Now is a great time to start planning for tree planting next spring and site preparation is a critical component of that planning. During the end of the growing season, while the landscape is in full bloom and lush, landowners are better able to visualize opportunities to develop wildlife habitat, provide visual barriers, and improve aesthetic qualities on their property. These timely observations and some research will provide the necessary information to determine how newly-established trees will impact their property. Continue reading “Preparing your site for tree planting” →
DNR’s reforestation program is busy harvesting seedlings from our nursery fields and shipping them to woodland owners throughout the state. If you own forest land in Wisconsin and still need seedlings for planting this spring, contact Carey Skerven (email@example.com) as soon as possible or call the Wilson Nursery (608-375-4123) in Boscobel or the Griffith Nursery (715-424-3700) in Wisconsin Rapids. We will do our best to fill your orders. Here are the species still available as of April 3:
Conifers: Jack pine 1-0, red pine 2-0, white pine 2-0, tamarack 2-0, and white cedar 3-0.
Hardwoods: Aspen 1-0, river birch 2-0, butternut 1-0, black cherry 1-0 and 2-0, hackberry 1-0, bitternut hickory 2-0, shagbark hickory 3-0, hard maple 2-0, red maple 2-0, silver maple 1-0 and 2-0, red oak 2-0, and black walnut 1-0.
Shrubs: Chokecherry 1-0, ninebark 1-0, and American plum 1-0.
For more information, contact Jeremiah Auer at (715) 459-1999 or firstname.lastname@example.org
Are you looking for a fun activity for yourself or your family this fall? Why not spend a few hours crawling around picking acorns or walnuts. Need some seeds to plant?
Learn more here …
Continue reading “Collect seed for us; Buy seed from us” →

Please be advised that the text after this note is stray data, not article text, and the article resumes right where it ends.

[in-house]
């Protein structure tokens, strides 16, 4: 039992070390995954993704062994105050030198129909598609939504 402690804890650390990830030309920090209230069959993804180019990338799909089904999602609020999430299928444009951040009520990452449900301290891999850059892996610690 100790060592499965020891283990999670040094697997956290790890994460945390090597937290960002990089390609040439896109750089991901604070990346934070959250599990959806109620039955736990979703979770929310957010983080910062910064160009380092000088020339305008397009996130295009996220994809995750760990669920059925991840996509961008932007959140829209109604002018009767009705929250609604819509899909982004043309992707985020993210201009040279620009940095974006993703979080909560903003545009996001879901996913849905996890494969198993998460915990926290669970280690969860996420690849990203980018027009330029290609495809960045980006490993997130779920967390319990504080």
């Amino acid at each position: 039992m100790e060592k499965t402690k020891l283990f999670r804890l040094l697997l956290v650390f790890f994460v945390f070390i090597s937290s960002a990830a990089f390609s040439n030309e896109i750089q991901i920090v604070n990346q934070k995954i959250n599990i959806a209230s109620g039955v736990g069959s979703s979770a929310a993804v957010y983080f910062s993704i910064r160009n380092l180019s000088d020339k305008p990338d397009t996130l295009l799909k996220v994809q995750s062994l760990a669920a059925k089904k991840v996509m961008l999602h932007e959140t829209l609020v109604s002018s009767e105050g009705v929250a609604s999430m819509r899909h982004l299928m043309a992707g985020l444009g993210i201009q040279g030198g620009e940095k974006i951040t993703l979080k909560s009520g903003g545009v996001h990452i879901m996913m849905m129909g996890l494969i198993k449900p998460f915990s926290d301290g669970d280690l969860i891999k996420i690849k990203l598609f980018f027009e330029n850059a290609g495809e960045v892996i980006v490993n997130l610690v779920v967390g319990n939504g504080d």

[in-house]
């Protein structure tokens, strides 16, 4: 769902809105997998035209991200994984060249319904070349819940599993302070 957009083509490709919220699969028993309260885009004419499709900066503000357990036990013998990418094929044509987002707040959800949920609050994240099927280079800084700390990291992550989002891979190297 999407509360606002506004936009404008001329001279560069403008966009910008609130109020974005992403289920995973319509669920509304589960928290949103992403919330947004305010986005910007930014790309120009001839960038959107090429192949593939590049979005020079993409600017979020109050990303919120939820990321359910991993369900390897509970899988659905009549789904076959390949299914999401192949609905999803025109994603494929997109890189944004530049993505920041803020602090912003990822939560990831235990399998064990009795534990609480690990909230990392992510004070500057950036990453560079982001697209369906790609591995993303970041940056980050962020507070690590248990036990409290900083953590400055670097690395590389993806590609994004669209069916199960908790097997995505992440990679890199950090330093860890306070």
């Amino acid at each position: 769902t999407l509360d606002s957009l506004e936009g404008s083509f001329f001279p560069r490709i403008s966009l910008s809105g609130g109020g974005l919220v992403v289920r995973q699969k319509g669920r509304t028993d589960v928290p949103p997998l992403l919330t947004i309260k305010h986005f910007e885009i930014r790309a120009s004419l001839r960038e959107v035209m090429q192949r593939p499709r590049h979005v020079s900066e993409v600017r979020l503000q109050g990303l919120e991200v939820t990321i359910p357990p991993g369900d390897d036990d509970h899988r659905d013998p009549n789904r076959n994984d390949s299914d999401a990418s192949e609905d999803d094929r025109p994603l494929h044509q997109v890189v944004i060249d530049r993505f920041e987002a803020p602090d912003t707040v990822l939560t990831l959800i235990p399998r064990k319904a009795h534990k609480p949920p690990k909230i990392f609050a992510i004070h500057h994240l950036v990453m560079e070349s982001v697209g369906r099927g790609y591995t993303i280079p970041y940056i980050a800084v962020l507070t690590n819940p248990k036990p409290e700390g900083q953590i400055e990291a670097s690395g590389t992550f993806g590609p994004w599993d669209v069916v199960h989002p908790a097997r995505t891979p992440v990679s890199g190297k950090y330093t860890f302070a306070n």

White pine plantation near Lake Tomahawk
Soon after the beginning of the nurseries in Wisconsin, managers realized they had a special role to play in the development of trees, especially when it came to disease resistance, growth, and form. In conjunction with the UW system, USDA Forest Service scientists and researchers and our own tree geneticist, nursery staff established a number of seed orchards. Throughout the decades, we have explored and invested in new sites, creating a tree improvement program that is stocked with species in various stages of development and/or characteristic selection.
Continue reading “Managing seed orchards for tree improvement” →
2016 was the second season reforestation staff have use the revised protocol for monitoring reforestation sites. Due to ample rainfall and warm weather, the seedlings across the state are performing very well. This fall we are looking at sites that have gone through 3 and 7 years of growth and have visited 25 sites so far.
By Jeremiah Auer, email@example.com, (715) 424-3700
In keeping with the Reforestation Program’s mission of providing pertinent information to forestry professionals, we began a new herbicide field trial with Transline® (clopyralid). Many foresters and landowners are interested in applying herbicides after a site has been planted to inhibit weed competition. However, in the case of Transline®, not all species are referenced on the label. In addition, the varying rates prescribed may impact species differently. All of this can create a challenge for a forester or landowner when managing competition within the planting. Continue reading “Transline® herbicide trial begins” →
Over the course of several years of monitoring new plantings on landowner properties throughout the state, reforestation staff encountered a wide range of herbicide prescriptions, with varying results. Often, staff encountered trees showing a high degree of stress, or even mortality, which appeared to be linked to the herbicide application. The decision was made to test some herbicide treatments in our nursery to see how stock reacted to the chemical at various rates and application timings, under more controlled conditions than what is typically found on outplanted stock. We selected Dupont Oust XP (Sulfometuron Methyl) as our test chemical, since it is the most widely used pre-emergent herbicide currently in use in Wisconsin.
Continue reading “Herbicide testing in nursery environment” →